Through the characters of Mariamma and Thaayi she presents the theme of universal gender issues, unhappy married life, humiliation and oppression. Their husbands also humiliate them by beating them mercilessly and cutting their hair. But they never revolt against it. When the narrator asks about it to her mother, why she does not leave this fellow her mother replies; “It’s not so easy to get away, once you are married. Once you’ve put your head in the mortar, can you escape from the pestle? No, she must continue to suffer until her head rests on the earth at last”(44).

She says that sometimes in her community, women are free to select a life partner or to do remarry: Some women marry a second time after the death of a husband. That is quite normal among us. On the other hand, among the other communities of our village, you can see straight away, the indignities suffered by widows. In our street though, everyone is held the same: widows are not treated differently (90). Women in other community have no choice to do love marriage and if someone tries to do so it may have a terrible or inhuman consequence.

As Bama described the story of a girl who has seven brothers and they killed her mercilessly: …but they took her away, you see, deep into the forest. There are hardly any sign of human beings there. Only wild animals like elephants and lions and tigers. There they dragged her out of the cart and without even caring that she was a full term pregnant woman, with one sweep of a sword they separated her head from her body. They sliced open her stomach, took out the baby, twisted its neck, and killed it. (53) Men spend their money according to their wish while the women have to support their family. If man goes off money he has earned, drinks as much as he likes, and eats in coffee-stands and food-stalls, then how can a woman go out to work and earn enogh money to fill her children’s bellies and do whatever else is necessary in the house? How can she manage everything with just her wages? (63)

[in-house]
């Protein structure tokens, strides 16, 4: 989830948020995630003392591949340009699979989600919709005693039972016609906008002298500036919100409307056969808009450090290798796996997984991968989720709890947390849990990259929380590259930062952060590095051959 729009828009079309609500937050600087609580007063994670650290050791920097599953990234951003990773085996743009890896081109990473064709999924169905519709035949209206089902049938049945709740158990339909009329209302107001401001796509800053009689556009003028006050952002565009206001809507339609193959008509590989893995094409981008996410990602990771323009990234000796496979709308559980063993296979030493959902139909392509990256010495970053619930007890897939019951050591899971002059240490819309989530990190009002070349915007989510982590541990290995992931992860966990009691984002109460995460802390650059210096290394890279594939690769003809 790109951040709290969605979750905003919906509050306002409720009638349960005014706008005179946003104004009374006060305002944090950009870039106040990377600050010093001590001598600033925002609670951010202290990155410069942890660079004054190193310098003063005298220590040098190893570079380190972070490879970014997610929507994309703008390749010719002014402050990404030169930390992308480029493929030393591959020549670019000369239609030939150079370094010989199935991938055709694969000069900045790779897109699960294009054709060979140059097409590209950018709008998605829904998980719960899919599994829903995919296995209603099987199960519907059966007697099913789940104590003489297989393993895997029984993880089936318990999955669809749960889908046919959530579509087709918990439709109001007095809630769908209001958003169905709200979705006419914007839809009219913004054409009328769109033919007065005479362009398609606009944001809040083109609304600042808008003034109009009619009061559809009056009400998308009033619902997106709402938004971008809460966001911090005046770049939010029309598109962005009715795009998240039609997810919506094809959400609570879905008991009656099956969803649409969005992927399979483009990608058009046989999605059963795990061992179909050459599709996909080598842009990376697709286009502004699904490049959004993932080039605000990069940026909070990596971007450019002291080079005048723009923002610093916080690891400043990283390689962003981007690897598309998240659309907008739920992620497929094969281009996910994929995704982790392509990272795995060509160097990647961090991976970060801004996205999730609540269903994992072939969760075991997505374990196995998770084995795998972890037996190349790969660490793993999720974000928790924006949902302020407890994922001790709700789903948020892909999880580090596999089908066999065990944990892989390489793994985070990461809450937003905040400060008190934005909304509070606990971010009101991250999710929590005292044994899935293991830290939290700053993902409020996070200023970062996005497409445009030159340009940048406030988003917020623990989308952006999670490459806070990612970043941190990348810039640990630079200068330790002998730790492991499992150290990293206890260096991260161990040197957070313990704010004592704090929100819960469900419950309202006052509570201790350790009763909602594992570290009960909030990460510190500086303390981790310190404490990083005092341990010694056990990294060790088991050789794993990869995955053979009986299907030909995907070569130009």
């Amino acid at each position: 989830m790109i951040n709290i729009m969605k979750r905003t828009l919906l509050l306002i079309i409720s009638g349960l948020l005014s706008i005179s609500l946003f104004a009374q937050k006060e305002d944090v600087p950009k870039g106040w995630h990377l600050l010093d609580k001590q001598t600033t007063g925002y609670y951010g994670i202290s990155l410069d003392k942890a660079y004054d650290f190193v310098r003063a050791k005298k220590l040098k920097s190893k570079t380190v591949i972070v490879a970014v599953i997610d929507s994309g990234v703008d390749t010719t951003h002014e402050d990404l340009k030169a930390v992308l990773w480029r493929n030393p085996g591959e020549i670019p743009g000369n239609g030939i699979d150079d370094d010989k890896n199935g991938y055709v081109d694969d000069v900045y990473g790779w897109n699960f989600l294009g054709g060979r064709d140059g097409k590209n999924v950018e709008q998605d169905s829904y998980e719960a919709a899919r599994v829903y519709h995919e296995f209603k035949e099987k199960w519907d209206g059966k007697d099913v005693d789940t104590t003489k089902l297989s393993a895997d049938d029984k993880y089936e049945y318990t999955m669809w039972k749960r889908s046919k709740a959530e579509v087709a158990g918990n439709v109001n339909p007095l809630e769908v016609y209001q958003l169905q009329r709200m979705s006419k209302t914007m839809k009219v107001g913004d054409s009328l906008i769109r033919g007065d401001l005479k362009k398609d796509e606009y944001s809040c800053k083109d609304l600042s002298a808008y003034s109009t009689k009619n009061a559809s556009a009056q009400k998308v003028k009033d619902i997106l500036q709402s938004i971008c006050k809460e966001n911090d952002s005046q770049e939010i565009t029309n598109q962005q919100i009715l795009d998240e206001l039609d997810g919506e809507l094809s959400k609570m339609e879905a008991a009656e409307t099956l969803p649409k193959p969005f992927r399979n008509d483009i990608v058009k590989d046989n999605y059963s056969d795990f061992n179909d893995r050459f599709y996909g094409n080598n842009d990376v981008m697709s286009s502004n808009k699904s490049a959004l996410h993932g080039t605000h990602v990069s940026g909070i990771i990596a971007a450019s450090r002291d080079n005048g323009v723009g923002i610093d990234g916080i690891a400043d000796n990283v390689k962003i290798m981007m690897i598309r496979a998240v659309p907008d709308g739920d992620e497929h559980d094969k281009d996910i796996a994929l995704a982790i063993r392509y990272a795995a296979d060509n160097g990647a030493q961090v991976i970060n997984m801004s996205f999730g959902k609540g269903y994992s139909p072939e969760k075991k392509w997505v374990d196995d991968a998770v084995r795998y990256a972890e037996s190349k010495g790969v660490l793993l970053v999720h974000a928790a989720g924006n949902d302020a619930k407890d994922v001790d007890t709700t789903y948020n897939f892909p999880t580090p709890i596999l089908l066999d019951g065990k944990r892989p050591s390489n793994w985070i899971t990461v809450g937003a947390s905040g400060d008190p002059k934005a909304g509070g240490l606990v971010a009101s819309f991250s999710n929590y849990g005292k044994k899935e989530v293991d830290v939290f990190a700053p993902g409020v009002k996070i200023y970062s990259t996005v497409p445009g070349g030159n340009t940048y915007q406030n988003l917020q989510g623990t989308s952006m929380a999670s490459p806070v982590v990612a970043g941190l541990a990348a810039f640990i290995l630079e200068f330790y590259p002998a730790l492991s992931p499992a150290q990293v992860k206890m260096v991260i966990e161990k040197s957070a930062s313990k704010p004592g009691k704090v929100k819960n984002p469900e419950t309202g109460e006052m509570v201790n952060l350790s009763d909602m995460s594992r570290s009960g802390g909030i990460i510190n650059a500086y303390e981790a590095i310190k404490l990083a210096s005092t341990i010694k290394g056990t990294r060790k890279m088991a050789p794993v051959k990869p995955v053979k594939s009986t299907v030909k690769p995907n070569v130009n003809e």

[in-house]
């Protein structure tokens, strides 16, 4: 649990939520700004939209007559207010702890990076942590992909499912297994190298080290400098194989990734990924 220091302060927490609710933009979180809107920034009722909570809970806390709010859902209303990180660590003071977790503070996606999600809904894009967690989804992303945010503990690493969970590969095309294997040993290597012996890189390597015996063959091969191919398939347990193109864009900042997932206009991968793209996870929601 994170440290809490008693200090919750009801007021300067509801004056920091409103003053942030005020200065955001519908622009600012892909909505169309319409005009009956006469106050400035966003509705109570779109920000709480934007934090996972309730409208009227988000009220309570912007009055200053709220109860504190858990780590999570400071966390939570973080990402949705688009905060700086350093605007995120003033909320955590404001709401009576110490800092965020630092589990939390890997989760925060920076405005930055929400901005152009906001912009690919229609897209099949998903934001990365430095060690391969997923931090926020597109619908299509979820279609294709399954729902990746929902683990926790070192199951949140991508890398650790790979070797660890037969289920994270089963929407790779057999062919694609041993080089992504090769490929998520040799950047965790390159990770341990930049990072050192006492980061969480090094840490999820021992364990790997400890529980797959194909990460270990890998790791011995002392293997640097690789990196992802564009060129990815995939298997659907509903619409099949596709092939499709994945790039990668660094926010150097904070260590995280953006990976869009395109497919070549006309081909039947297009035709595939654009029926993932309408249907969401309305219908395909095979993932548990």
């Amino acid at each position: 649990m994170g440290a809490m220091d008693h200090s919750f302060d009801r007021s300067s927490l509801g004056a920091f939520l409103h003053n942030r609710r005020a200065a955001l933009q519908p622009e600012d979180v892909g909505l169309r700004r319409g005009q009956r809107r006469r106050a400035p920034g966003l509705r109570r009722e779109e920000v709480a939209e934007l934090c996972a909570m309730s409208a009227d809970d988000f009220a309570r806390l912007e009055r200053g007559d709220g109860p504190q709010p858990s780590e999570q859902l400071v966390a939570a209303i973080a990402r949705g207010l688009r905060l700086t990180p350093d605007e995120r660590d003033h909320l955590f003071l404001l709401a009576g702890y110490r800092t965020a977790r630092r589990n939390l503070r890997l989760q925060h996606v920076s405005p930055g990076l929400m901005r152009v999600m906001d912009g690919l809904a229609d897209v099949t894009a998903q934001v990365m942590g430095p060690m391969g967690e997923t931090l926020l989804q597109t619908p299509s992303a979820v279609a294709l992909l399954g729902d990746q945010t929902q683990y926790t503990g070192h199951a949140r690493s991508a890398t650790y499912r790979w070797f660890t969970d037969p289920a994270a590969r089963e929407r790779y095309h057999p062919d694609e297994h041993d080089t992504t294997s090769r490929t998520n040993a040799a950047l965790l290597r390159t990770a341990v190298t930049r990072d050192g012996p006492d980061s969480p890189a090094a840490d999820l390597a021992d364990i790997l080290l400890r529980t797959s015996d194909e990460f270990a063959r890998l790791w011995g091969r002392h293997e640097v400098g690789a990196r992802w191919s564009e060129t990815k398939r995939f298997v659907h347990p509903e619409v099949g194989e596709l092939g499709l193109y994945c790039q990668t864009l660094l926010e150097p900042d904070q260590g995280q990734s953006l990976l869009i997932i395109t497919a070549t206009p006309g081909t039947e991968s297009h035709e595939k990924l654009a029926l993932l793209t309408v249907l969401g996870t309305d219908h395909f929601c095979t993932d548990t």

In this novel Bama raises the issue that even a little girl of this community does not lead a happy or free life. She gives the example of Maikkanni, a little girl whose father comes at home when he wants he never cares for his family. When her mother goes to work in the field, the poor girl has to do all the works like; From the time she woke up, she sprinkled the front yard with water and swept it, and then carried on with all the house work: swept the rest house, scrubbed the cooking pots, collected water, washed clothes, gathered firewood, went to the shops, cooked the kanji. She did it all, one after other. (70) She goes to match factory to do work when her mother is pregnant. She has moved from the window seat by the boys as she is a girl. She has beaten by her father because she spent one rupee on ice from her wages. But still she leads her life happily. Here Bama suggests; We must be strong. We must show by our own resolute lives that we believe ardently in our independence. I told myself that we must never allow our minds to be born out, damaged, and broken in the belief that this is our fate. Just as we work hard so long as there is strength in our bodies, so, too, must be strengthen our hearts and minds in order to survive. (59)